• Review: At Artdish, Gary Faigin also looks at "Playing Possum": "Kelly was both famous and honored in his lifetime (over 50 collections of Pogo were published, and the strip appeared in most major newspapers), but just enough time has passed since his demise in 1973 that many people, younger ones especially, are not familiar with his work. While that’s a good reason to celebrate the Pogo show and book launch at the Fantagraphics Gallery this month, an even better reason is the opportunity to be reminded how fresh, lively, and relevant his work is, decades after it first appeared."
• Review: "These are deeply strange short stories [in The Man Who Grew His Beard], centered on ideas and effects I’m not sure I’d have come up with even with the proverbial infinite number of monkeys at my disposal; even in this short-story-saturated alternative comics climate, there’s nothing else like his gestalt of finely calibrated nonsense. It’s good to see that comics can do things you’d never think to ask of them in the first place." – Sean T. Collins, Attentiondeficitdisorderly
• Review: "Although Barks didn’t create Donald Duck, it is his interpretation that probably resides in most people’s memories.... Donald in the animated shorts was a hot-headed buffoon. Barks’ Donald was an actor called upon to play whatever role Barks needed: from exasperated parent to worldly adventurer. It was Barks’ duck comics that spurred my early interest in sequential storytelling, and probably my love of reading in general." Norman Cook, Axolotlburg News
• Review: "Love & Rockets is the only series that I don't mind purchasing and repurchasing in multiple editions... I like the way that Jaime Hernandez's stories read in different configurations. Approaching his little slices of life through flashback or in different sequences lets little details, the sort of which most readers probably miss the first time around, take new shapes and new levels of importance. I really love these paperback editions... As ever, there's just a tiny hint of extra-normal fantasy at work in the stories [in Penny Century], just enough for readers to accept that there's something very strange over the horizon or in Izzy's psyche, but never enough to overwhelm the wonderful, human reality of these beloved characters. Highly recommended for older readers." – Grant Goggans, The Hipster Dad's Bookshelf (via The Comics Reporter)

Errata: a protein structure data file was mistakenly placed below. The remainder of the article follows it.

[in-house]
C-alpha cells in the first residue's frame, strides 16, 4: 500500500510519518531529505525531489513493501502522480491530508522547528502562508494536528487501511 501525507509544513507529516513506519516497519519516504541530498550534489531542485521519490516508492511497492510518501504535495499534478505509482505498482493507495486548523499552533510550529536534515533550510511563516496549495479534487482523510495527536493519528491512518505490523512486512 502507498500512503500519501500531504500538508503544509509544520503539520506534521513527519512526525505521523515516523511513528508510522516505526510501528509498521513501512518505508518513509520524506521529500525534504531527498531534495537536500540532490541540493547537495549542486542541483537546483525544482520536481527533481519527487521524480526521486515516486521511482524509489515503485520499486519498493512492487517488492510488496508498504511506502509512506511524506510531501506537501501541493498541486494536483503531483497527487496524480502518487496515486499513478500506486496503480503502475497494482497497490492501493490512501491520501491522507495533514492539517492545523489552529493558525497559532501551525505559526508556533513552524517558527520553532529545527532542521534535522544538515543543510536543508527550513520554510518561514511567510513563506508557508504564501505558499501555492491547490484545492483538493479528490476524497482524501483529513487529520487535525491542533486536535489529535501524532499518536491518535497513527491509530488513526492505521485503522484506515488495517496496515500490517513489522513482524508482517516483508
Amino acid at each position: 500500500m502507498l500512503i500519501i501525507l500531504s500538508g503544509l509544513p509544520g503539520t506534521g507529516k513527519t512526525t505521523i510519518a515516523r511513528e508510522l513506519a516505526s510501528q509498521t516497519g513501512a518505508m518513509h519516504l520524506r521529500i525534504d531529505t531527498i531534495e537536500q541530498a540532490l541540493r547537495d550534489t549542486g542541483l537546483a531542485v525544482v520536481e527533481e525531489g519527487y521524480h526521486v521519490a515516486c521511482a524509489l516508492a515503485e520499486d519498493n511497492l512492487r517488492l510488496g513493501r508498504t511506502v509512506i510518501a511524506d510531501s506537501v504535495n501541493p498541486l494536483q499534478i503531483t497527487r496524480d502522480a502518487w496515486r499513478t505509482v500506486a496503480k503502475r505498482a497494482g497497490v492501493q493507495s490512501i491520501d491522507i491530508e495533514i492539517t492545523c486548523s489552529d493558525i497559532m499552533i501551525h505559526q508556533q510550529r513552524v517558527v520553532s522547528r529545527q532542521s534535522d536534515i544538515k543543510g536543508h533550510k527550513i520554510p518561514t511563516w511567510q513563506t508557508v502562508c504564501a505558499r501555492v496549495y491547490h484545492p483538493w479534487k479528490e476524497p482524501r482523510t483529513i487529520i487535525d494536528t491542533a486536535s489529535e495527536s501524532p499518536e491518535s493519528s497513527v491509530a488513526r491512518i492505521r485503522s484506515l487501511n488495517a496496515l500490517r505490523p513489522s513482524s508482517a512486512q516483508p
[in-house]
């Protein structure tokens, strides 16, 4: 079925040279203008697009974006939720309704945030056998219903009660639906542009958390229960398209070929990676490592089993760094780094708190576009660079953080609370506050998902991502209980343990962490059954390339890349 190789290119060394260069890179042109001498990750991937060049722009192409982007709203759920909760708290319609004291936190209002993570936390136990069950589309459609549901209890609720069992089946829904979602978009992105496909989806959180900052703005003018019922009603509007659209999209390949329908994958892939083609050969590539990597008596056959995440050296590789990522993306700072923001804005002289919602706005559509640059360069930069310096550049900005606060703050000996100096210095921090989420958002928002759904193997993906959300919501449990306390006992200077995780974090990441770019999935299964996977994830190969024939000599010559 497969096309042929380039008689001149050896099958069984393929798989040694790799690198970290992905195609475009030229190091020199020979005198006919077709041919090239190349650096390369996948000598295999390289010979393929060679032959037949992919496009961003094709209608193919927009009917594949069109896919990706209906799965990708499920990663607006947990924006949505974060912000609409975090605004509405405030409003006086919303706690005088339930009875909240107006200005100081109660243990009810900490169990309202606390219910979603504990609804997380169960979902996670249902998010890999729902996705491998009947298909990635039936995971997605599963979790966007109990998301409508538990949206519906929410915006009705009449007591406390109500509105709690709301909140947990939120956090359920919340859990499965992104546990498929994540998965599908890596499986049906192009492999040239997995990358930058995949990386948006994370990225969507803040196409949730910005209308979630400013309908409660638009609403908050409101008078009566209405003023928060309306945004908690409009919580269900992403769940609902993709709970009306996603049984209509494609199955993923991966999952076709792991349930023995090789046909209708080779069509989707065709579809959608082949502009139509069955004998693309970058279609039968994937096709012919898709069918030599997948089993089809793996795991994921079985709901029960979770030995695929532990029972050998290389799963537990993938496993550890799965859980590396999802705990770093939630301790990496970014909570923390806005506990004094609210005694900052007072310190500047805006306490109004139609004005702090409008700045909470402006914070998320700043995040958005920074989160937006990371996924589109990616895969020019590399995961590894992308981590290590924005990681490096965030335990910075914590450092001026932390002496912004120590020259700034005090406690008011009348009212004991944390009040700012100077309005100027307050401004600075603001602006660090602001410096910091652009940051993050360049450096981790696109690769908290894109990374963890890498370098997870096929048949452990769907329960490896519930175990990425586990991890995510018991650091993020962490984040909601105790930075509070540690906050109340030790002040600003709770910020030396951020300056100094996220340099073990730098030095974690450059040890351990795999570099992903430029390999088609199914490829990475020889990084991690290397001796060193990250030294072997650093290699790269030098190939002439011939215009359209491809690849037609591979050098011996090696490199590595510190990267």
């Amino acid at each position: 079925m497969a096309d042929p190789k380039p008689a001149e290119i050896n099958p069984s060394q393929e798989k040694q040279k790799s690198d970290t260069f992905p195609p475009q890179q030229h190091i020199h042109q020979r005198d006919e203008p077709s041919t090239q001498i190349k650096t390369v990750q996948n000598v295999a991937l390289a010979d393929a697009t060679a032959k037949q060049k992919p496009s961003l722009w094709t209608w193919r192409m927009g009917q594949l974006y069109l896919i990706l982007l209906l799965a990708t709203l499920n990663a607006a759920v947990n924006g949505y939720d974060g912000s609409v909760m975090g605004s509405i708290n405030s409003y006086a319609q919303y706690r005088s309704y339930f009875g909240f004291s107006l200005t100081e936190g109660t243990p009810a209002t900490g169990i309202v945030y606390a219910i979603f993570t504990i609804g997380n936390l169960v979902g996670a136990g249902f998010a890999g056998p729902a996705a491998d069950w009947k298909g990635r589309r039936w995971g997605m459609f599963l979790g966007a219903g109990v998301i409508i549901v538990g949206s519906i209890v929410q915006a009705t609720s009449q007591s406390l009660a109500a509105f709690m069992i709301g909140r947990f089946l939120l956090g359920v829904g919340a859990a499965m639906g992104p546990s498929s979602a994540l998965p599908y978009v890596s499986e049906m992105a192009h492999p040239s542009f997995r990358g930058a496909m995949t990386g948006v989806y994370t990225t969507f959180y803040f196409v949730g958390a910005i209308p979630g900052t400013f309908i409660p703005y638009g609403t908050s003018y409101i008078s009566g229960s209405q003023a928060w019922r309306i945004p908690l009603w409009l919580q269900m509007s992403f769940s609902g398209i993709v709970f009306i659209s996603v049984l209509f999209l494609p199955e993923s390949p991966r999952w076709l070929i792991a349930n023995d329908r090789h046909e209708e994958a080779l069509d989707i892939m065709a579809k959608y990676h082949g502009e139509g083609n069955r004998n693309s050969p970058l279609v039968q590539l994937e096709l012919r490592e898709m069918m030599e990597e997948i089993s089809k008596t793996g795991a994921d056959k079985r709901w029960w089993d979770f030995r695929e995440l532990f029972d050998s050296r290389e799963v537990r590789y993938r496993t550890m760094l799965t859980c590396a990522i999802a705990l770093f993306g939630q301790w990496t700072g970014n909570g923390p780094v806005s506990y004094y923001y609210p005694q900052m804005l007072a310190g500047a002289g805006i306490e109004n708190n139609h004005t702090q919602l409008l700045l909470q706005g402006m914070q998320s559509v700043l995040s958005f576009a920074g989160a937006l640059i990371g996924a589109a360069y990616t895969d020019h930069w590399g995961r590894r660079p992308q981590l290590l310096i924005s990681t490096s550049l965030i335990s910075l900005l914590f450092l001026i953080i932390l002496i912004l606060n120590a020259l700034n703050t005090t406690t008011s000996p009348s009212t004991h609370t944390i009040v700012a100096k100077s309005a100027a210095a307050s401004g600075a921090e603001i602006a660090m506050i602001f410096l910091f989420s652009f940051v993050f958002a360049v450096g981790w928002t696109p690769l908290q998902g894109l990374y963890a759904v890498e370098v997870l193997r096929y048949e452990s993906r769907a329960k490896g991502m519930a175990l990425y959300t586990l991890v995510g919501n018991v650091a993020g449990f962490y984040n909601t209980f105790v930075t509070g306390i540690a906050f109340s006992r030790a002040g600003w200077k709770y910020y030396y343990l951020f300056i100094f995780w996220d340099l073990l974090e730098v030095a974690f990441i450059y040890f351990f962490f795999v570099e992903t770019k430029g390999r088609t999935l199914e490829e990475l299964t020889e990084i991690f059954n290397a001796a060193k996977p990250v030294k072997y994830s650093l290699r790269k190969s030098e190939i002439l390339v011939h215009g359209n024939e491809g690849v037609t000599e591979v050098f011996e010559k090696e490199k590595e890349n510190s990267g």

The festivities kicked off with a harmonious performance from local choral group Choir of the Sound, featuring Fantagraphics photojournalist (and wife of our own Kim Thompson), the lovely Lynn Emmert! They performed a Walt Kelly original, as well as a Christmas classic, before heading out to spread holiday merriment along the streets of Georgetown!
More musical accompaniment was provided by the trio Sawsome, who performed a delightful set featuring banjo, saw, guitar, and accordion -- a perfect accompaniment to the swampy-styles of Pogo!
Of course, everyone was excited to take in the Pogo originals, including 12 dailies and 4 Sunday strips. We sold quite a few on opening night, but there are still some available, so come by the Fantagraphics Bookstore and have a look before the exhibit closes on January 4th! You can see some closer shots over at the Fantagraphics Flickr page.
And even Santa dropped by to take in the exhibit, seen here chatting withFantagraphics Bookstore curator Larry Reid! I wonder what Larry asked for Christmas!
This fun event also happened to be the bookstore’s 5th anniversary party, so we just want to take a minute to thank everyone who has supported our storefront for the past five years! We have more exciting events in store for you in 2012 (like our upcoming Tony Millionaire signing!), so here's to another five years and many more!